Car Loans In Chapter 13 Bankruptcy
When you file a Chapter 13 bankruptcy petition, you must also file a proposed Chapter 13 plan. Your Chapter 13 plan provides the court, the trustee, and your creditors the details about how you propose to reorganize your debts. If you have a car loan, this debt will be included in your plan. The trustee uses a portion of your monthly plan payment to repay your car loan over the term of your plan. Because the term of most bankruptcy plans is 60 months, your monthly car payment through the plan may be lower than your payment prior to filing bankruptcy. Furthermore, the interest rate you pay on the car loan is often lower through a Chapter 13 plan than you are paying now. The lender for your car loan must release the lien on your car when the loan is paid in full. This may or may not take the full 60 months; therefore, the lien on your car could possibly be released before your bankruptcy case is closed.
Cramming Down Car Loans in a Chapter 13 Case
Valuing a car loan in a Chapter 13 plan is also referred to as “cramming down” the loan. If the value of your car is less than the amount owed on your car loan, your attorney can include a motion in the Chapter 13 plan to “cram down” the lien on your car to an amount equal to the market value of your car. For example, let’s assume that your car has a current market value of $7,000 and the payoff on your car loan is $11,000. The motion asks the court to reduce the secured lien on your car to the market value of $7,000. Most car lenders do not object to these motions; therefore, when your plan is confirmed, the secured lien amount will be $7,000 rather than $11,000. Once the lender receives $7,000 plus interest from the trustee, the lien on your car is paid in full.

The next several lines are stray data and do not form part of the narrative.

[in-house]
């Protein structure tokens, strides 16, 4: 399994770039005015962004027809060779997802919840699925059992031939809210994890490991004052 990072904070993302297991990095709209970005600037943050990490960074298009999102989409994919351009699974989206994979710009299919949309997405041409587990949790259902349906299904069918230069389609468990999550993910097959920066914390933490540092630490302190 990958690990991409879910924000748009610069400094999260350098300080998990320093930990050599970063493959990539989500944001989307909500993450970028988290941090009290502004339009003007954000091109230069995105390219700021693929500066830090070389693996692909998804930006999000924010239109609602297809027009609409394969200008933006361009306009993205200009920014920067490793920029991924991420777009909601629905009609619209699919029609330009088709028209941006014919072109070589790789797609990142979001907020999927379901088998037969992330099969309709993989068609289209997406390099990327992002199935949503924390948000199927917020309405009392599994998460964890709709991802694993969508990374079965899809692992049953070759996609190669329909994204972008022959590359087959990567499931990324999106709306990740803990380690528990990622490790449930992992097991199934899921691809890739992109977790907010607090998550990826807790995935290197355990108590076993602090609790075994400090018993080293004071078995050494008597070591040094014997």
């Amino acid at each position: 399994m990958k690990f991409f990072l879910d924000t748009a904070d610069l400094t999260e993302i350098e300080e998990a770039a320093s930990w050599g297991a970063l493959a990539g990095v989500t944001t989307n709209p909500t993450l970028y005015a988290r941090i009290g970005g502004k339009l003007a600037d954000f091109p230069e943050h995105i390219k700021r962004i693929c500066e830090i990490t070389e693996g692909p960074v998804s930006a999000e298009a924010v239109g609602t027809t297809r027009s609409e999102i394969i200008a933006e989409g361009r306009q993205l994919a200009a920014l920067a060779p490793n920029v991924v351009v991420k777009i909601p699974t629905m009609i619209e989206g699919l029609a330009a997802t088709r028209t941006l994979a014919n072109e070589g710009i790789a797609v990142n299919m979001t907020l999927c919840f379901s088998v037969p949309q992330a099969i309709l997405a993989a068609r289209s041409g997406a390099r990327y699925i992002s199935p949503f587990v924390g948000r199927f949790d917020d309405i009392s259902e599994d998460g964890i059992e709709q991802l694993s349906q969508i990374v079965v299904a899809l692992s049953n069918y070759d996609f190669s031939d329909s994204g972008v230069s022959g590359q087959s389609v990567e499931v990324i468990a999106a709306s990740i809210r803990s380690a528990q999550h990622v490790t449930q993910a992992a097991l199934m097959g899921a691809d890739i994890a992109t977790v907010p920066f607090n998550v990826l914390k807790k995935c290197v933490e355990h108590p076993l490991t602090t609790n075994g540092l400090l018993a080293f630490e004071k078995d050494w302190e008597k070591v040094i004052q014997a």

What Happens to the Remaining Balance of the Car Loan?
The remaining $4,000 owed on the car loan will be treated as an unsecured debt. The lender will receive the same percentage as your other unsecured creditors (i.e. credit cards, medical bills, etc.). If your unsecured creditors are receiving a 10% payment, the lender for your car loan will receive $400 of the $4,000. When you complete your Chapter 13 plan and you receive your discharge, the lender cannot try to collect the remaining $3,600 from you. That debt is eliminated and you are under no legal obligation to pay any more money to the lender.
If you are struggling to pay your car loan and your other debts, contact an experienced chapter 13 bankruptcy attorney to discuss how filing a Chapter 13 bankruptcy can help you. Bankruptcy is designed to help individuals who are experiencing financial problems regardless of why they cannot afford to pay their debts. Whether your inability to repay your debts stems from unemployment, the loss of a spouse, unwise money management, or prolonged illness, we are here to help you find an affordable solution that gives you a fresh start